"The Small Business Administration's (SBA's) Microloan program provides direct loans to qualified nonprofit intermediary lenders who, in turn, provide 'microloans' of up to $50,000 to small business owners, entrepreneurs, and nonprofit child care centers. It also provides marketing, management, and technical assistance to microloan borrowers and potential borrowers. The program was authorized in 1991 as a five-year demonstration project and became operational in 1992. It was made permanent, subject to reauthorization, in 1997. […] Congressional interest in the Microloan program has increased in recent years, primarily because microloans are viewed as a means to assist very small businesses, especially women- and minority-owned startups, to get loans that enable them to create and retain jobs. Job creation, always a congressional interest, has taken on increased importance given continuing concerns about job growth during the current economic recovery. This report opens with a discussion of the rationale provided for having a Microloan program, describes the program's eligibility standards and operating requirements for lenders and borrowers, and examines the arguments presented by the program's critics and advocates. It then discusses P.L. 111-240, the Small Business Jobs Act of 2010, which increased the Microloan program's loan limit for borrowers from $35,000 to $50,000, and the aggregate loan limit for intermediaries after their first year of participation in the program from $3.5 million to $5 million. The act also authorized the SBA to waive, in whole or in part through FY2012, the nonfederal share requirement for loans to the Microloan program's intermediaries and for grants made to Microloan intermediaries for small business marketing, management, and technical assistance for up to a fiscal year."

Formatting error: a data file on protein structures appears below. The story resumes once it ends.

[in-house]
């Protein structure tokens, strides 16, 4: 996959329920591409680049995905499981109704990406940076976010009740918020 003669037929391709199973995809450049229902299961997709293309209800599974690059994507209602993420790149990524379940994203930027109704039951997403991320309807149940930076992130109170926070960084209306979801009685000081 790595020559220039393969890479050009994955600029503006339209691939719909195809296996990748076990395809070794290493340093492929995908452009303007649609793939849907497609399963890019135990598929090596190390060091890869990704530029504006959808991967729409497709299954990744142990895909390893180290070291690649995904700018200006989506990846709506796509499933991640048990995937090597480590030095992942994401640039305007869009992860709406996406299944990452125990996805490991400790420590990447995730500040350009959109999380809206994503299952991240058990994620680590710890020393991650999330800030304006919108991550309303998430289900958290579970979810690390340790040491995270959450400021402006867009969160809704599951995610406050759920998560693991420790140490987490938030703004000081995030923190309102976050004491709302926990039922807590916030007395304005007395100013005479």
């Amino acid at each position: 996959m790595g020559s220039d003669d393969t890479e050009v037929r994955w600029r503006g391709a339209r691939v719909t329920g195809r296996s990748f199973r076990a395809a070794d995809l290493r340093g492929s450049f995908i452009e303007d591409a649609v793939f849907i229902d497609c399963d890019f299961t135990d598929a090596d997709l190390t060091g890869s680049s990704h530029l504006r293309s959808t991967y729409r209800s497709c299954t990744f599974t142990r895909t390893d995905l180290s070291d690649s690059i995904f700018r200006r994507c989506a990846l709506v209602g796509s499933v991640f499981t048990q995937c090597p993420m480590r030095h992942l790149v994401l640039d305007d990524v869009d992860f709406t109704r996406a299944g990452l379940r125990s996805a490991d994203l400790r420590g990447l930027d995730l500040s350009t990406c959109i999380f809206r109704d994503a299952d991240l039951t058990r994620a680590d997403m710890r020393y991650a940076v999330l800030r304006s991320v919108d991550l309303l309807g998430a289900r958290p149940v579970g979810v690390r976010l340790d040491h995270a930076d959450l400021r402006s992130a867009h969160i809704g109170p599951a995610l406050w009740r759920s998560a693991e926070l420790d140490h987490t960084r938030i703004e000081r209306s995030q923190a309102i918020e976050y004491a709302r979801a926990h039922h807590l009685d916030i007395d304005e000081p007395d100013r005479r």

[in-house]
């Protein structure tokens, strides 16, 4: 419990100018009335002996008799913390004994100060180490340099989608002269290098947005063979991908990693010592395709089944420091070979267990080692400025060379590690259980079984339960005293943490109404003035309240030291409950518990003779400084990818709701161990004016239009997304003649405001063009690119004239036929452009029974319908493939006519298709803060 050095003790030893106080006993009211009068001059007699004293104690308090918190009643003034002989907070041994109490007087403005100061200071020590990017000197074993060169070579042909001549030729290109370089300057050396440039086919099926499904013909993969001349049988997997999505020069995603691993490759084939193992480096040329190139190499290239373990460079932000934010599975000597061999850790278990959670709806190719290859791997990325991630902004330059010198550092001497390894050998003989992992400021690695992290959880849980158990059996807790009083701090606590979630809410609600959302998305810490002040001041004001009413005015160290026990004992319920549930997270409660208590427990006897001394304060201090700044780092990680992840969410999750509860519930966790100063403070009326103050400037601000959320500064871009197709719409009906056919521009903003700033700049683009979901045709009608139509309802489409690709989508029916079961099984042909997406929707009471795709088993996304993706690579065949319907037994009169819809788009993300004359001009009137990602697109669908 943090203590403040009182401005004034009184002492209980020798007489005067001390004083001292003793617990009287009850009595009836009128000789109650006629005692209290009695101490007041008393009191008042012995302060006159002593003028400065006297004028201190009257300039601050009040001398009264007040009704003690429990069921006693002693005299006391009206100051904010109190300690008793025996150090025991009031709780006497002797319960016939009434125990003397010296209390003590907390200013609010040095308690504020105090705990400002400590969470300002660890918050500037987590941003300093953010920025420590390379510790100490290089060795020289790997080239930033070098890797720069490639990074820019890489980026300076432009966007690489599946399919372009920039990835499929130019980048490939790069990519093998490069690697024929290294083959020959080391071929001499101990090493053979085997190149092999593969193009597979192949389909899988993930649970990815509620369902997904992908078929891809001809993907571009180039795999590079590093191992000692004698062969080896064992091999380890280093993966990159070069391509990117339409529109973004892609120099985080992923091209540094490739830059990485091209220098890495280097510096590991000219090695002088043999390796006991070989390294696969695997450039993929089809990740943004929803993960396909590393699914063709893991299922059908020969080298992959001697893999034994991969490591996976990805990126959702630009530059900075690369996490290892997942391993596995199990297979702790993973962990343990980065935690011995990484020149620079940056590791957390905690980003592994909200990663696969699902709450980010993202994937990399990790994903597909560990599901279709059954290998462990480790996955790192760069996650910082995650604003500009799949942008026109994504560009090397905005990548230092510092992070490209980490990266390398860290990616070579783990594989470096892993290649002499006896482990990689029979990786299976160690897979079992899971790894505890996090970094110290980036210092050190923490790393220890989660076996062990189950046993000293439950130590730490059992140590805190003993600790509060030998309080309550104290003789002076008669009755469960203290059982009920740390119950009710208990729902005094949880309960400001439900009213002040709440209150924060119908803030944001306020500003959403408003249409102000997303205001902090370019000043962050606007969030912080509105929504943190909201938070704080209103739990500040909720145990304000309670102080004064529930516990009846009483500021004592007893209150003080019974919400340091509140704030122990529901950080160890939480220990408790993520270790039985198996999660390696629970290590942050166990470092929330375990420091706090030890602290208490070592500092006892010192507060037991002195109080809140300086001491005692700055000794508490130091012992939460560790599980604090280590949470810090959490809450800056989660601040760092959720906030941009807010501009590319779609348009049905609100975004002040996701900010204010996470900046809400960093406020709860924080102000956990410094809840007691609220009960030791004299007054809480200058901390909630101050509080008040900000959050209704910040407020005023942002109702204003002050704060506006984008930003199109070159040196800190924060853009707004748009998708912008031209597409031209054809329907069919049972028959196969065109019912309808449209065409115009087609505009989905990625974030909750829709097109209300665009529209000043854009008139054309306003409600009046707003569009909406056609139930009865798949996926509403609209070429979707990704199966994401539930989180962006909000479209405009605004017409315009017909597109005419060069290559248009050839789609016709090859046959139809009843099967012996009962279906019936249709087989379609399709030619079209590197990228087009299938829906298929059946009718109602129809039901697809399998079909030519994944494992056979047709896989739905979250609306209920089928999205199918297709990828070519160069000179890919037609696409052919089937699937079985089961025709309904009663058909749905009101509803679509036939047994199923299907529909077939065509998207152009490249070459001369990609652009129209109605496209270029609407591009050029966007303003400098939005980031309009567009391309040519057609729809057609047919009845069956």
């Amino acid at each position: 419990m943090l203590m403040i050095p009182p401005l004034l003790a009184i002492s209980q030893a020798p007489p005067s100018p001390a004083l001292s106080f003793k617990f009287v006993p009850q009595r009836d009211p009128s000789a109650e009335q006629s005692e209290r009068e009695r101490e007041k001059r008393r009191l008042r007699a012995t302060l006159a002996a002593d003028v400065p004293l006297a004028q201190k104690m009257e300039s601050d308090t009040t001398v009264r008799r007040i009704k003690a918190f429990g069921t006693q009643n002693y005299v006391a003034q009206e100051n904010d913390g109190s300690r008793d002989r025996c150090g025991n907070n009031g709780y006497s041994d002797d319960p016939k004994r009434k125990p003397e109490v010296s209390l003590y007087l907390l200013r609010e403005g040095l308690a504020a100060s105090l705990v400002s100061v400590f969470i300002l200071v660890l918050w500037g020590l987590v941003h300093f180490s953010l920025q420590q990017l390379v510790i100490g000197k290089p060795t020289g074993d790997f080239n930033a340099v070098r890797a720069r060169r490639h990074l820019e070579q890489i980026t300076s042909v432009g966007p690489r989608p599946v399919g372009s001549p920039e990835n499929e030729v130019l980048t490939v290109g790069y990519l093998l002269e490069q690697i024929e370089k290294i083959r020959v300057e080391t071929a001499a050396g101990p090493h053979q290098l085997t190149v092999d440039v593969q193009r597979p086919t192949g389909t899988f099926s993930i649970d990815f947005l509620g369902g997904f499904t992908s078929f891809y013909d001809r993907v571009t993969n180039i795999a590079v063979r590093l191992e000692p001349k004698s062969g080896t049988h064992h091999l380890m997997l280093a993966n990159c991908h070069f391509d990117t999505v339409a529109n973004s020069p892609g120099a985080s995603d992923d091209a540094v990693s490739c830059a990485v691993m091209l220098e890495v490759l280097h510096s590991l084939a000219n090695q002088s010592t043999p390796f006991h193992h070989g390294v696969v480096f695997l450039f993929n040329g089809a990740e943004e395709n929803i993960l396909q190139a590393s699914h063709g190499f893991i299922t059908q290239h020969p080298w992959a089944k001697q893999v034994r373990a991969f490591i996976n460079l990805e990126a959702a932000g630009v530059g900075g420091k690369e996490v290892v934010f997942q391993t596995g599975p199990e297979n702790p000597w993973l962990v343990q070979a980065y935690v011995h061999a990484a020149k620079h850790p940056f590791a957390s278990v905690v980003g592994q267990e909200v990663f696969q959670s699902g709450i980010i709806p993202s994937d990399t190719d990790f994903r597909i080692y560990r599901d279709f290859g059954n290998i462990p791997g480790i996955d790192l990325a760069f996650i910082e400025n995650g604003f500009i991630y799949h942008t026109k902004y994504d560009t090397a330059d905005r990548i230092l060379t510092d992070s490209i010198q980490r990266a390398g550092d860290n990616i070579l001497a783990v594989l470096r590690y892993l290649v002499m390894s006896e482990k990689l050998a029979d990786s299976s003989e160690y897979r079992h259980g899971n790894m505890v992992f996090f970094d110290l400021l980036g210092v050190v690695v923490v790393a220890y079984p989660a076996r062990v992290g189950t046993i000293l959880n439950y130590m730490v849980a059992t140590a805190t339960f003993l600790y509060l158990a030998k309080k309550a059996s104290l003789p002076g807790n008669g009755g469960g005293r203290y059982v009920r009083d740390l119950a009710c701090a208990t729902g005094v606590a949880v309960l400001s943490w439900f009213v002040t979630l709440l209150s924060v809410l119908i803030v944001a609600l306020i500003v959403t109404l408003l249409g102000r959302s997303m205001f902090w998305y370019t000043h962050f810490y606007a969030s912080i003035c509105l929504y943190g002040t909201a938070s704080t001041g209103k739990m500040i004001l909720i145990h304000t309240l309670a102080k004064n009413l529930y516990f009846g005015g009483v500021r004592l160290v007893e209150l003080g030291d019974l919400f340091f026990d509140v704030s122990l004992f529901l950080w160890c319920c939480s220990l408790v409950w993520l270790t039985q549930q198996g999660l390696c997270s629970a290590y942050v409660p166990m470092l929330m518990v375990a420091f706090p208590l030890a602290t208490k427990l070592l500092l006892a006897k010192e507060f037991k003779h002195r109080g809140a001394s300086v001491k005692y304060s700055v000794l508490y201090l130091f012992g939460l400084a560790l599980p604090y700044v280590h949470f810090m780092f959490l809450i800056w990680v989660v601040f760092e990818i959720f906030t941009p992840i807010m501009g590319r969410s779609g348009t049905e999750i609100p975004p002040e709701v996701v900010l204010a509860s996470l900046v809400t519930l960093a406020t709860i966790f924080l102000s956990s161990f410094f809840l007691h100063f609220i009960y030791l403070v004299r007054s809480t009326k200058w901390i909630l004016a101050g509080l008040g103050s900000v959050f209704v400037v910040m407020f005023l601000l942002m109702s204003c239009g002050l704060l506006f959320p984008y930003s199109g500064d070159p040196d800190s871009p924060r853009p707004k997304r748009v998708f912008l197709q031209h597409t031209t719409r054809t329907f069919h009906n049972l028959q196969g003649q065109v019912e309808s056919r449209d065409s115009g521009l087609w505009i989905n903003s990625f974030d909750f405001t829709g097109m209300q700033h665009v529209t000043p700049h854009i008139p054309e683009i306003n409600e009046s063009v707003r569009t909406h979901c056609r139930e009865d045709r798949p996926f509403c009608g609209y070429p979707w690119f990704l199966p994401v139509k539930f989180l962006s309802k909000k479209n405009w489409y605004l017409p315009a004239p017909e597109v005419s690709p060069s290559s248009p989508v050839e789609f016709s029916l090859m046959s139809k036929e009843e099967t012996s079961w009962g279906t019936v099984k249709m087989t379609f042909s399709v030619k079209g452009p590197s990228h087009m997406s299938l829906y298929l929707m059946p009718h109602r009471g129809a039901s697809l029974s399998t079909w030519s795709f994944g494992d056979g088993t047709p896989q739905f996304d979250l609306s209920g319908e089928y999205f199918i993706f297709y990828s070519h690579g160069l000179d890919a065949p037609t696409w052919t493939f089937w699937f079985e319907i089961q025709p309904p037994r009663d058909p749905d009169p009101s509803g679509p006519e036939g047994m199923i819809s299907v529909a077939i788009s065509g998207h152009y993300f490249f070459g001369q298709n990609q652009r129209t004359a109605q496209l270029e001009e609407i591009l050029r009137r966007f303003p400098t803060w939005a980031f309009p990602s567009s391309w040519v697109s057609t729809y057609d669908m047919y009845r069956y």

CRS Report for Congress, R41057